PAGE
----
The finance minister Arun Jaitley has already said that it will be difficult for any individual to evade tax dues because nobody can hold more than one PAN card, which will be essentially linked with the Aadhar card. Privacy of a citizen is very important but in an age where data are stored in electronic form it is possible to collate vast information from various databases ranging from applications for passports, driving licences and ration cards etc. Not giving any urgency to settling the Aadhar related objections clearly shows that the Supreme Court is not interested in stalling the drive of the government to make it compulsory for all. Security experts say that through Aadhar cards, the identification of the illegal migrants will also become very easy. Therefore, the privacy issue bedevilling Aadhar cards are being gingerly discussed only by those who are against it but the Supreme Court appears to be not obliging them. The latest observations make it abundantly clear that the for welfare schemes it will not be mandatory but for all other purposes its utility will hold good.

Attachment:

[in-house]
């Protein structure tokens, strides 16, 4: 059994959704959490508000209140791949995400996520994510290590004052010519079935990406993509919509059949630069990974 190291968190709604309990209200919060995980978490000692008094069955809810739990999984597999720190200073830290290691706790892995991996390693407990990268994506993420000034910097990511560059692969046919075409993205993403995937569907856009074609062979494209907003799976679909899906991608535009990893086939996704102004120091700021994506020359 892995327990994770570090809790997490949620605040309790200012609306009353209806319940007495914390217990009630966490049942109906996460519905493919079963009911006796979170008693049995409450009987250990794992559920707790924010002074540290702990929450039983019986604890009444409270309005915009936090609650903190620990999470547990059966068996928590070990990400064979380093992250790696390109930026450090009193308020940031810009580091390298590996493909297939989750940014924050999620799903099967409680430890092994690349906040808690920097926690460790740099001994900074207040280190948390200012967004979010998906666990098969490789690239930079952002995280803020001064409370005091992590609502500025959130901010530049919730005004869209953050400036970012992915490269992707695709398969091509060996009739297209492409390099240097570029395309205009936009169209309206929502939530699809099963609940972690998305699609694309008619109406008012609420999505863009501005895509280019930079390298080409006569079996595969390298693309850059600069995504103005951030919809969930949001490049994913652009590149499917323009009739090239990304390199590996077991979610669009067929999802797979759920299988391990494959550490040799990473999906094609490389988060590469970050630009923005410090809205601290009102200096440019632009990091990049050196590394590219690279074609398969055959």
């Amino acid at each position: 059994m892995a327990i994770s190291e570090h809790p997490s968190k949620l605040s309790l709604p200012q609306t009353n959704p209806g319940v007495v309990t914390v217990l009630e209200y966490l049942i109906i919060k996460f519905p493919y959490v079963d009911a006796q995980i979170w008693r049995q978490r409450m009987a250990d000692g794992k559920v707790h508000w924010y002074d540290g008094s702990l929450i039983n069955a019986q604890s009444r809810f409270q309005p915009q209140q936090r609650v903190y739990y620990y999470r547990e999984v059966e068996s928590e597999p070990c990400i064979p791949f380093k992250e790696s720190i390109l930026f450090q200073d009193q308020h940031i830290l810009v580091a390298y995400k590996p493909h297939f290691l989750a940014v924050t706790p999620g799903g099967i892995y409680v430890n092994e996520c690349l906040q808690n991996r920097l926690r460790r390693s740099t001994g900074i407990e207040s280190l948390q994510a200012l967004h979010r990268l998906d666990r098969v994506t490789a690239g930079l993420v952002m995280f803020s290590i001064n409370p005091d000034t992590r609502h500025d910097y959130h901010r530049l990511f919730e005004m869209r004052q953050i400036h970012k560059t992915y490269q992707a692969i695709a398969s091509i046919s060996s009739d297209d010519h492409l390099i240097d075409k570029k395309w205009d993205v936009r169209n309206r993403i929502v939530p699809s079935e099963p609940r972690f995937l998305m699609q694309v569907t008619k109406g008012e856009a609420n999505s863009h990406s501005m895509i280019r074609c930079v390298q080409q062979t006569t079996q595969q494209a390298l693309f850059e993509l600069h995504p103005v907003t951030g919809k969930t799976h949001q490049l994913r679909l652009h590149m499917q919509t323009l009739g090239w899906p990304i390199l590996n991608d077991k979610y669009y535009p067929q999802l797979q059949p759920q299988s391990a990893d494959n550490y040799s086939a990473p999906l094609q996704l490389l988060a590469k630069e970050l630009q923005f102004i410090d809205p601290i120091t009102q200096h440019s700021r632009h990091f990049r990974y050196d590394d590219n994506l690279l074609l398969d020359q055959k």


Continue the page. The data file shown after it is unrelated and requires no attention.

While the advantages of the Aadhar card, are numerous there are certain negative aspects of it and they cannot be overlooked by the Supreme Court. They are like; the drive for the Aadhar card has been outsourced to private companies and therefore, there is possibility of data being shared with foreign bodies, which will compromise the privacy of the individuals. There is another fear which is being expressed is that unique identification scheme will lead to centralisation of power and weakening of the other autonomous bodies. Apart from it, there is strong apprehension that Aadhar card can be misused to forge the banking transactions. However, the government has emphatically allayed these fears. Now it is expected that the campaign for Aadhar card will be taken to the logical conclusion. Nevertheless, legal luminaries are of the view that the Supreme Court of India should not treat the issue of Aadhar card with nonchalance and casualness because it concerns to 130 crore people of India and for which the government has already spent billions of rupees to make every Indian Aadhar enabled.